September 16 marks a special day in Mexican history. It was the day in which the war that led to the country’s independence began. It all started when Miguel Hidalgo y Costilla, a priest, uttered what is called the “Grito de Dolores” or “Cry of Dolores,” from the small town of Dolores near Guanajuato. Although there is no scholarly consensus as to what Hidalgo said exactly, the essence of the message was to encourage Mexicans to free themselves, recover the stolen lands by the Spaniards and defend their rights.
Mexico is a land where there is always something to offer. These are touristic sites, and amazing history, and rich culture. We propose you the interesting facts about Mexico; let them become an incentive to visit this wonderful country!
Easter celebrating in Mexico represents a certain combination of the Holy Week and the first week after the Easter Sunday. Within two weeks, various religious events, secular holidays are arranged, and many people go on beach vacation.
One of the most lively and spiritual religious celebrations anywhere is that of the Feast Day of Our Lady of Guadalupe celebrated in Mexico City on December 12th each year. It is certainly the most significant feast day in Mexico and much of the Americas. Attendance at the shrine in Mexico City can easily top 2 million on that day, and although crowded, it never seems to be over-powering.
Why do we take part of the Military Parade? Mexican Cowboys or “Charros” were the first Rural Guard in Mexico, a mounted auxiliary of the Mexican military since 1891 against rural thieves. That is why there are about 100 charros and charras at the end of the Parade.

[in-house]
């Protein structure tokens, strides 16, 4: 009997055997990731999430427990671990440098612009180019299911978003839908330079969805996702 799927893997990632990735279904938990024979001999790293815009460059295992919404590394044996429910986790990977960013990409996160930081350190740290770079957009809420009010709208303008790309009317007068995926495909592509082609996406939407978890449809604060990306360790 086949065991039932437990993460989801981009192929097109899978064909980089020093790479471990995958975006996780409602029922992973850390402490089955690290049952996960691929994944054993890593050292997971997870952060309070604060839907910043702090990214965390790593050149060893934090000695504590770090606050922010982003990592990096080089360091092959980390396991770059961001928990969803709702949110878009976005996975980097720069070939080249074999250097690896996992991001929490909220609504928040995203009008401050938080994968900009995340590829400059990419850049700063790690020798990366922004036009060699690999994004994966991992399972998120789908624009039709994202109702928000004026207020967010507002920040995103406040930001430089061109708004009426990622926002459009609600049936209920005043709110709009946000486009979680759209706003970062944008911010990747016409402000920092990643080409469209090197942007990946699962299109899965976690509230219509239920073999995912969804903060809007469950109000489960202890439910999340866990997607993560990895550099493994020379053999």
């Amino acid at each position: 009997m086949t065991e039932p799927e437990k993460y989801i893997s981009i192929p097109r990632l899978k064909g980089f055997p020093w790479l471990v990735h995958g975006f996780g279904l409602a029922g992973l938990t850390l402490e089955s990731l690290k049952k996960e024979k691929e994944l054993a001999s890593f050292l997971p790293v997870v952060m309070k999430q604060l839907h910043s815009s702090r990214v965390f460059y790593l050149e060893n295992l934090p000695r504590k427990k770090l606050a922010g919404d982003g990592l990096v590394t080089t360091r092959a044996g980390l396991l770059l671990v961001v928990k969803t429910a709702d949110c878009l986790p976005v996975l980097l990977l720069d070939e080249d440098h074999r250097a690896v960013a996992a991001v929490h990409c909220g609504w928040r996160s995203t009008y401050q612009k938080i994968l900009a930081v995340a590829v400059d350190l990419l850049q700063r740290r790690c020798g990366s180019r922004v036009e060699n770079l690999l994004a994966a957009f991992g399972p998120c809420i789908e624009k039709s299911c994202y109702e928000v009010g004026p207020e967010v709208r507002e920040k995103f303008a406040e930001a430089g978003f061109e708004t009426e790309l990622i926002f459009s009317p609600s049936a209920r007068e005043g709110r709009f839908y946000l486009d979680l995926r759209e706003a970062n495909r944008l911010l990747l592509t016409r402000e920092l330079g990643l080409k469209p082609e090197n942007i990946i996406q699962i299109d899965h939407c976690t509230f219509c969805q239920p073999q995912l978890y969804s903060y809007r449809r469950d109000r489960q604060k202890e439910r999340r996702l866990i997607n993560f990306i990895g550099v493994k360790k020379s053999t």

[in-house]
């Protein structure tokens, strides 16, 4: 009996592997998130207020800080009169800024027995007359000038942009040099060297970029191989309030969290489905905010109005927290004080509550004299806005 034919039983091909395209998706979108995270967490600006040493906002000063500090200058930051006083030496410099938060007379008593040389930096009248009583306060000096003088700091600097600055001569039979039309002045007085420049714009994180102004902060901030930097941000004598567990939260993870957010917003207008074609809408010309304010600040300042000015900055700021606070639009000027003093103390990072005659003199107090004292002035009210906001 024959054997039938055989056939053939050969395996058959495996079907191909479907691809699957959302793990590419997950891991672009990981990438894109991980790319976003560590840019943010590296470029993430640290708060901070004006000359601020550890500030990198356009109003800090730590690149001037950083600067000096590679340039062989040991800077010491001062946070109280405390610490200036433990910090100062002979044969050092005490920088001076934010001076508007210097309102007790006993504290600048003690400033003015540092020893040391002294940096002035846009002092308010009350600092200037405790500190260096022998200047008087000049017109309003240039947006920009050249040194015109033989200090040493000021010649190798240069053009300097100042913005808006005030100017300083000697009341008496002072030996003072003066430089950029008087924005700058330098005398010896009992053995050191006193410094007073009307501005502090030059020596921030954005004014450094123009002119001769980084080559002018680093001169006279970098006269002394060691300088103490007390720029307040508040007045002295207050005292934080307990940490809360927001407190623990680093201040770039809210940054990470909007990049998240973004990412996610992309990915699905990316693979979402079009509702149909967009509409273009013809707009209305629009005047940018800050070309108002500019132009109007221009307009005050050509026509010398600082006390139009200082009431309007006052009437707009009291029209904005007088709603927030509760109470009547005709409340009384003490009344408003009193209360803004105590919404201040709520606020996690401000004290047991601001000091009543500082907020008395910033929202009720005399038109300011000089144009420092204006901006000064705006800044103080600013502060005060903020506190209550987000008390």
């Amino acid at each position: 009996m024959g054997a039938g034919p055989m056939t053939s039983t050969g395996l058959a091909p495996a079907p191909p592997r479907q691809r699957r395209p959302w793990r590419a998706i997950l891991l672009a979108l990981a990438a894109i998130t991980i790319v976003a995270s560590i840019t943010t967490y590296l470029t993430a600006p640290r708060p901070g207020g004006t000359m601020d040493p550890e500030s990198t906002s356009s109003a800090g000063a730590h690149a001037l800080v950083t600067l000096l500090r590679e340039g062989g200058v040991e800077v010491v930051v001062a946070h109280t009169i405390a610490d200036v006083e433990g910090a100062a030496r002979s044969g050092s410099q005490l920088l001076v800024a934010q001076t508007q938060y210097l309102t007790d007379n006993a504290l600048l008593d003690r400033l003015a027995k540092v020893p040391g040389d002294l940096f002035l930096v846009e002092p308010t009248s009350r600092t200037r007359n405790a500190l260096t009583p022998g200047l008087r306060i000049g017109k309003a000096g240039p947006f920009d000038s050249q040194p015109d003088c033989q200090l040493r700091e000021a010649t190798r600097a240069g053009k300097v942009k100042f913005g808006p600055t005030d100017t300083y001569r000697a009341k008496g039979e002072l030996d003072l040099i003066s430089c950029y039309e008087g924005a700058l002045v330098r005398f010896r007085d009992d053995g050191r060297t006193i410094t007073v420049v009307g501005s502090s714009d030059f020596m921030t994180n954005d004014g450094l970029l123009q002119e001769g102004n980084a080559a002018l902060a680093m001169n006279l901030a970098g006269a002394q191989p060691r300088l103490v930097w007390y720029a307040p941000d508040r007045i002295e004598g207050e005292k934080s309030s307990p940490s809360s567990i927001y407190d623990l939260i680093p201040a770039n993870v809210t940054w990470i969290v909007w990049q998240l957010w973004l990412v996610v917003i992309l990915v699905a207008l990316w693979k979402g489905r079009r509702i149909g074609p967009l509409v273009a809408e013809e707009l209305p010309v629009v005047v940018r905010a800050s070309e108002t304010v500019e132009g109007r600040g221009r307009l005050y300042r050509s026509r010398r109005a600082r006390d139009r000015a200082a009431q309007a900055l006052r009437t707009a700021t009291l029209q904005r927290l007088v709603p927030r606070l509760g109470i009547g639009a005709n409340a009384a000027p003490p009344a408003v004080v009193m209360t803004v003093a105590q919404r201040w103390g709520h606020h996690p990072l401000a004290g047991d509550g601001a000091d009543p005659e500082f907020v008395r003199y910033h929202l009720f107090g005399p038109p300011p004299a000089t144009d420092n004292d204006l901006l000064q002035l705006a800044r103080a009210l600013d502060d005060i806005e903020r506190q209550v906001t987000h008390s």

The Christmas season in Mexico runs from December 9 to January 6, it is quite similar to the one in Europe or United States, but with its own special twist! Market activities begins to grow in late November, with traditional markets swelling and new street markets appearing with stalls dedicated to selling gift, decorations and almost everything Christmas-related.
VisitMexico listed Ajusco as one of the must see places when visiting Mexico City. Explore Ajusco and support the "lungs" of Mexico City! There is lots do to besides horseback riding in this amazing National Park.
Chalma, about an hour and a half by car from Cuernavaca, is a rather grubby little town, which few foreigners visit. Yet on weekends and holy days, the place is packed with pilgrims, who come to worship the Dark Lord on the cross. Drawn by its magical spirit, they come by bus, car, bicycle and by foot, as their ancestors have for more than 600 years. (Note: Also on a Horse!)
Chinelos are a kind of traditional costumed dancer which is popular in the Mexican state of Morelos, parts of the State of Mexico and the Federal District of Mexico City, especially the boroughs of Milpa Alta and Xochimilco. The tradition arose from the blending of indigenous and Catholic traditions, most notably Carnival, with its permission to be masked and to mock. Chinelos mock Europeans and European mannerisms from the colonial period up to the end of the 19th century. The Chinelos tradition is strongest in Morelos, especially around Carnival, but Chinelos now appear at other festivities such as Independence Day celebrations, private parties and more.
The “tianguis” and markets are more than a simple space for buying and selling: they are places where the heart of the wealth of Mexican culture beats. Here, the country’s flavors, colors and aromas are concentrated. Along their corridors you can hear the voices of the vendors, shouting in their mischievous tone, so characteristic of the Mexican people. Everywhere, you can see the original signs inviting you to buy, announcing fruits, meat, or cheese “at the best price”. Pick up a grocery bag and venture out to meet them!